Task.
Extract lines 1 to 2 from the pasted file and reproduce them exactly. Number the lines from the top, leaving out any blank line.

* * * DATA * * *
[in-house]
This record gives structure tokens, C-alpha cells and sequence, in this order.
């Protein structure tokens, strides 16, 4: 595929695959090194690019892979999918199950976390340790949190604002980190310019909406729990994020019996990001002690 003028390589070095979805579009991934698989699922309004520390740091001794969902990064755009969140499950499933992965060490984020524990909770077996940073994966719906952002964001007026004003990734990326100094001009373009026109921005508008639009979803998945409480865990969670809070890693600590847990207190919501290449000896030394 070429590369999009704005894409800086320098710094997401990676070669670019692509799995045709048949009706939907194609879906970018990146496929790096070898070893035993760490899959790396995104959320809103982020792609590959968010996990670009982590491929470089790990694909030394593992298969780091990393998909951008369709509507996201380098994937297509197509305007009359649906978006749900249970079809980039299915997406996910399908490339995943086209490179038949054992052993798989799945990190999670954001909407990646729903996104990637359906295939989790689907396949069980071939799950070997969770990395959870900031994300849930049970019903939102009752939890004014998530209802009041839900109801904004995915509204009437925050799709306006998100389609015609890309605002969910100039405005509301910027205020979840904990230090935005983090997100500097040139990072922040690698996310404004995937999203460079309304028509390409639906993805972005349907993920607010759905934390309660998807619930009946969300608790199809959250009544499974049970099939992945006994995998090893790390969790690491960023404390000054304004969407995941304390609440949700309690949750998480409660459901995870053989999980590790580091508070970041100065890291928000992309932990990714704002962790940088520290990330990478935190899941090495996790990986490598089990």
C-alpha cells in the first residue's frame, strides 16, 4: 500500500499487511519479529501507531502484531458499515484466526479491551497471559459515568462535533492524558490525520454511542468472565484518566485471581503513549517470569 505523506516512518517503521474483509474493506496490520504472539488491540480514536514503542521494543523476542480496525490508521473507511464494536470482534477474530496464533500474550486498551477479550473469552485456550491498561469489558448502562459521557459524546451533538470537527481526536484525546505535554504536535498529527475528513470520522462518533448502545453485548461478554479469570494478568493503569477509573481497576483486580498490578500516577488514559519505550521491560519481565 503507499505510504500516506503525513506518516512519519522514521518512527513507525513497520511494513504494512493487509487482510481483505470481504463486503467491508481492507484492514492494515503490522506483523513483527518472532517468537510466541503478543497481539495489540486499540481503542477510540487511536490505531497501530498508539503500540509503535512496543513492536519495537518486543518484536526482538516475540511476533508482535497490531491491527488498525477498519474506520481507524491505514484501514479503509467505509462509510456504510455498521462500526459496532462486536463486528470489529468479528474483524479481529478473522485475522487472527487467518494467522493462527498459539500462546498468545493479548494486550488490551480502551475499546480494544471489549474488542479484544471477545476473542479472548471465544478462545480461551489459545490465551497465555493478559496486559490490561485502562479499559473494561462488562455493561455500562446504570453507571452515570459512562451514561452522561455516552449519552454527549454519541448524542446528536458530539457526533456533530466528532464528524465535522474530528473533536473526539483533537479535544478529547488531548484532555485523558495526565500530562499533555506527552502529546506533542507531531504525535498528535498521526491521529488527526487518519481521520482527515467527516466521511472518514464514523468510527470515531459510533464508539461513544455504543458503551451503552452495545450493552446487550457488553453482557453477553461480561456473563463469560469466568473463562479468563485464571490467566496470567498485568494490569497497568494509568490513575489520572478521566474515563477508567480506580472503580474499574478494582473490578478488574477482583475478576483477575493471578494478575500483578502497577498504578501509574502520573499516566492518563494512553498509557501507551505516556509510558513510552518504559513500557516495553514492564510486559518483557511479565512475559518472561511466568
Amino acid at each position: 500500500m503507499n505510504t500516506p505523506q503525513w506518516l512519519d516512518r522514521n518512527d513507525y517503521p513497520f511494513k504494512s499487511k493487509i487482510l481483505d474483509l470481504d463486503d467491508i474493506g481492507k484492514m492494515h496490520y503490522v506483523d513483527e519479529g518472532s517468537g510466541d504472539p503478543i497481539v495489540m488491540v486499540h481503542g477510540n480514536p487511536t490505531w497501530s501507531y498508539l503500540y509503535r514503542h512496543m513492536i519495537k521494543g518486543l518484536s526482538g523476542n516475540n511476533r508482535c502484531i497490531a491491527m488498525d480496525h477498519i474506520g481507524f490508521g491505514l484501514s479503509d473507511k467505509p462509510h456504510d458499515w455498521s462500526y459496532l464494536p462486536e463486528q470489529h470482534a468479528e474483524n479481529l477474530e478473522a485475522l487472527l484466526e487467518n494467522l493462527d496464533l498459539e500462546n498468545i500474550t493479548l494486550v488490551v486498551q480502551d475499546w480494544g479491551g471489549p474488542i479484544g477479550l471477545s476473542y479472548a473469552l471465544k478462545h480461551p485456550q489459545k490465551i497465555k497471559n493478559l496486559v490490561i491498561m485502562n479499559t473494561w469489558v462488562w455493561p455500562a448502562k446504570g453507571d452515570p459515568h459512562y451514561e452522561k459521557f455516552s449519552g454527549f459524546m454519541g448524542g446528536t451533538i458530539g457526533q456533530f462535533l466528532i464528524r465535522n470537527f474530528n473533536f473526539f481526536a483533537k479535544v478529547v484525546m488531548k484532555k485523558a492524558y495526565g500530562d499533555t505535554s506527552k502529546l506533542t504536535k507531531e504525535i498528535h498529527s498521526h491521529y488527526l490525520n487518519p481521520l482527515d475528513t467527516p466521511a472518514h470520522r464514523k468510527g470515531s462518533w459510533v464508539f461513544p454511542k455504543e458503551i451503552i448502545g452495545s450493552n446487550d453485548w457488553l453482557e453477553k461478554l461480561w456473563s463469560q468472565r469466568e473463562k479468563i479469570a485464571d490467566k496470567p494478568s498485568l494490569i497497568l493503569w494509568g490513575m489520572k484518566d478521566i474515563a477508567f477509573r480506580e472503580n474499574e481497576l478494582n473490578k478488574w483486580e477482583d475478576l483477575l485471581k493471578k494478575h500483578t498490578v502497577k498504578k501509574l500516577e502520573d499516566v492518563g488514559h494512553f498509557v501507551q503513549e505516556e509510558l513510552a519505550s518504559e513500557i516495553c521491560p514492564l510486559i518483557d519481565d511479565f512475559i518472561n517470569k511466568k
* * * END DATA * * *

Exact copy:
[in-house]
This record gives structure tokens, C-alpha cells and sequence, in this order.